One of the men says something so interesting, “They couldn’t join any sports clubs, because they couldn’t communicate and understand… so a lot of them would get involved with these gangs.” Simply put, there are not enough resources for people who are learning English as a second language. It is easy to feel isolated if you cannot communicate with your peers in school. So, immigrants who shared a language came together and created gangs in various places.
            Perhaps what happened in the case of the Sureños and Norteños of Mendoza-Denton’s chapter, is that the gangs evolved over time. Recall, the Sureños are typically Mexican and speak Spanish while the Norteños are typically Chicanos and don’t speak Spanish. The Norteños had probably immigrated before the Sureños and learned English over time. By asserting their English proficiency, they excluded new immigrants. Thus, the newly arrived immigrants formed the Sureños.
            By using English as their primary form of communication, Norteños are becoming more exclusive. It is as if they are using the same structure that made them feel excluded in the first place. Language can be used to assert power, especially if there are underlying ideologies that one language is better than another. This seems to be the case with English in America. The education system’s focus on getting immigrants to be immersed in English, instead of in bilingual programs, is an example of how English is thought of as a superior language.

The clip below shows the Norteños from Oakland, California. They are from the same area that Mendoza-Denton did her case study on. Pay particular attention at 1:55.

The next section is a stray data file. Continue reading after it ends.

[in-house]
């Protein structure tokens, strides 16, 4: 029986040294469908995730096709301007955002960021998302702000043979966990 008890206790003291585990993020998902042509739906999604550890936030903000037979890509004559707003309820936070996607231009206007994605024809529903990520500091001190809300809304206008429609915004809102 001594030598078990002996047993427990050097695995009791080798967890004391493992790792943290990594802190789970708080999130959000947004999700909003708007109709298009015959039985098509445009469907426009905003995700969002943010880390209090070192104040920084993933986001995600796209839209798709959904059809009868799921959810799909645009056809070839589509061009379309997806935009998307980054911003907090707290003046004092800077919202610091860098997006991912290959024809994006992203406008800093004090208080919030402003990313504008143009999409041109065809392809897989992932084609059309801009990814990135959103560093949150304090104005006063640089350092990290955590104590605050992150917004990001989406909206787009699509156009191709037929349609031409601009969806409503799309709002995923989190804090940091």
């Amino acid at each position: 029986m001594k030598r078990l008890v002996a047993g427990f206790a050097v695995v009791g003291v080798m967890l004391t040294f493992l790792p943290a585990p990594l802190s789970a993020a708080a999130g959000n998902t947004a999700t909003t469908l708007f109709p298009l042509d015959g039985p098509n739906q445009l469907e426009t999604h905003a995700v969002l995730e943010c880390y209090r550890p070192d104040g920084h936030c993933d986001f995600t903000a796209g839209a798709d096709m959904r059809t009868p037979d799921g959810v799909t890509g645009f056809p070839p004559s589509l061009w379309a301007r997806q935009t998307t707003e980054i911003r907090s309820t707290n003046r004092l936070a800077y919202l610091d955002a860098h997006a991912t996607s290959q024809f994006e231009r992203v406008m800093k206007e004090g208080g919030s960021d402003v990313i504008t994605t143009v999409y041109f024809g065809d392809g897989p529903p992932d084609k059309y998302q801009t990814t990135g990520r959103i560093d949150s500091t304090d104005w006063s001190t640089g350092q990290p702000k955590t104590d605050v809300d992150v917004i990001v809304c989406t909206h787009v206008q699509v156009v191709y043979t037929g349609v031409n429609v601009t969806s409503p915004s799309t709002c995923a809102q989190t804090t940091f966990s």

Mendoza-Denton writes, “their newly revealed phonology sounded distinctively like African-American English, disclosing the source of their skills” (140). The Norteños from this clip, just like the Norteños Mendoza-Denton studied, appear to be employing the same type of English mentioned in her chapter. One of the boys uses the word “dog,” as if to say “dude” or something similar. Dog is a slang word taken from African American Vernacular English. They also use the n-word with an ‘a’ ending.

Compare this to the Sureños’ parent gang, Mara Salvatrucha:

This video explains MS’s connection with Latin America. Sureños were frequently deported and the gang grew across border lines. Their tie to the Spanish language is instrumental in the gang. In order for MS to function between Latin America and the U.S., members have to be fluent Spanish speakers. So, unlike the Norteños who after time adopted the English language, MS clings to Spanish for functionality. Part of MS’s power is in keeping the language alive amongst its members, whereas the Norteños adopted English, assimilated and began excluding other immigrants.
            Looking back at the Tower of Babel story, when God speaks and says, nothing would be impossible for them if they spoke the same language. For the Norteños this has proven true. Their families have climbed the American class ranks by learning English, the unofficial language of the U.S. The Sureños have held onto their linguistic roots as a way of keeping their international gang together.
            One of Mendoza-Denton’s subjects explains that Norteños typically belong to higher classes; they “have more money than we do, better cars, and better jobs, because of the English.” He goes on to tell of how Sureños and their parents hold jobs that include working in the fields or in people’s backyards. He explains that they have these types of jobs because of a lack of education. This lack of education is likely tied to a language barrier. Bonnie Urciuoli explains, “Hegemonically, Spanish itself is regarded as a barrier to class mobility because it displaces English” (26). If this is the case, Sureños and Norteños are divided amongst more lines than just language, but are divided by class as well.